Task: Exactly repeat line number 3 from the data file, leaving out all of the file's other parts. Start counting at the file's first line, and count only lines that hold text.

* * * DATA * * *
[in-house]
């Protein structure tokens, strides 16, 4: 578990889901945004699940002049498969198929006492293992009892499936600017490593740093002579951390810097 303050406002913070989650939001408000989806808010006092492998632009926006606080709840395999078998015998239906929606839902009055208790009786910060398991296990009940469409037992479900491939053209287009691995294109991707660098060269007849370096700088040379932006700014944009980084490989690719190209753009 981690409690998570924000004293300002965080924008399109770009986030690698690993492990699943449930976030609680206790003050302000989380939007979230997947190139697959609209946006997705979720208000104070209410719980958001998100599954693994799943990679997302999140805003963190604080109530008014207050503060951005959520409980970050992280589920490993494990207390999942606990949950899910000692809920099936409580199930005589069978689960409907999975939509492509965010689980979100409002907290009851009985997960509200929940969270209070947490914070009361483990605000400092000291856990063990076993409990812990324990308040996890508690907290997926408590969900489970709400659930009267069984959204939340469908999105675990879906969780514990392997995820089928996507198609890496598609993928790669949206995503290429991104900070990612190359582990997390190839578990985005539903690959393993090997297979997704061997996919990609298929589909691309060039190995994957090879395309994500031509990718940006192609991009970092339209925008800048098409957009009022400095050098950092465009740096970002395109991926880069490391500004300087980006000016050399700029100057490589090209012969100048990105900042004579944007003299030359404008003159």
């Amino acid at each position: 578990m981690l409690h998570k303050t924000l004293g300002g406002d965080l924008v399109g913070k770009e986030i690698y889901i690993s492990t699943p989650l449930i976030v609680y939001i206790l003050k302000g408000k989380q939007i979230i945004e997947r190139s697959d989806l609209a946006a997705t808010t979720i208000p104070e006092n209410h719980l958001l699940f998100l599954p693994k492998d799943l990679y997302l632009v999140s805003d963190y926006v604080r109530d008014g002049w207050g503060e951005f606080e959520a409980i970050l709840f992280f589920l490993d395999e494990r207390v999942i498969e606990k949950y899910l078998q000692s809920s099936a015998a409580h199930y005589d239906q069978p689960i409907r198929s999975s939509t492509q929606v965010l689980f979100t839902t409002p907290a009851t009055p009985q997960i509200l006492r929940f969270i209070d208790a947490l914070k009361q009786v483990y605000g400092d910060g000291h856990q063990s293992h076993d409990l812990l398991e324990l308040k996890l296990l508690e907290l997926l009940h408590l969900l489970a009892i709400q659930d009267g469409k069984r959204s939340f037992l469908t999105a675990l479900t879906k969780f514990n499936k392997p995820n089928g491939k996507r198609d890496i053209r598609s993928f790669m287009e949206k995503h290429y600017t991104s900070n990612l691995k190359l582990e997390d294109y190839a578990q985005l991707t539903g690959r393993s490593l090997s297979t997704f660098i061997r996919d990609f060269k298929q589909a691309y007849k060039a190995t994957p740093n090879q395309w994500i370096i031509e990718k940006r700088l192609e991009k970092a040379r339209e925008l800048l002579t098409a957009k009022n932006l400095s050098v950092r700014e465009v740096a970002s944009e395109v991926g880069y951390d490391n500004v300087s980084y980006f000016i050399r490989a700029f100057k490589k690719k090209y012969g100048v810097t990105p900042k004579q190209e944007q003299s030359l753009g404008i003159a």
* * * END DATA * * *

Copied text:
């Amino acid at each position: 578990m981690l409690h998570k303050t924000l004293g300002g406002d965080l924008v399109g913070k770009e986030i690698y889901i690993s492990t699943p989650l449930i976030v609680y939001i206790l003050k302000g408000k989380q939007i979230i945004e997947r190139s697959d989806l609209a946006a997705t808010t979720i208000p104070e006092n209410h719980l958001l699940f998100l599954p693994k492998d799943l990679y997302l632009v999140s805003d963190y926006v604080r109530d008014g002049w207050g503060e951005f606080e959520a409980i970050l709840f992280f589920l490993d395999e494990r207390v999942i498969e606990k949950y899910l078998q000692s809920s099936a015998a409580h199930y005589d239906q069978p689960i409907r198929s999975s939509t492509q929606v965010l689980f979100t839902t409002p907290a009851t009055p009985q997960i509200l006492r929940f969270i209070d208790a947490l914070k009361q009786v483990y605000g400092d910060g000291h856990q063990s293992h076993d409990l812990l398991e324990l308040k996890l296990l508690e907290l997926l009940h408590l969900l489970a009892i709400q659930d009267g469409k069984r959204s939340f037992l469908t999105a675990l479900t879906k969780f514990n499936k392997p995820n089928g491939k996507r198609d890496i053209r598609s993928f790669m287009e949206k995503h290429y600017t991104s900070n990612l691995k190359l582990e997390d294109y190839a578990q985005l991707t539903g690959r393993s490593l090997s297979t997704f660098i061997r996919d990609f060269k298929q589909a691309y007849k060039a190995t994957p740093n090879q395309w994500i370096i031509e990718k940006r700088l192609e991009k970092a040379r339209e925008l800048l002579t098409a957009k009022n932006l400095s050098v950092r700014e465009v740096a970002s944009e395109v991926g880069y951390d490391n500004v300087s980084y980006f000016i050399r490989a700029f100057k490589k690719k090209y012969g100048v810097t990105p900042k004579q190209e944007q003299s030359l753009g404008i003159a």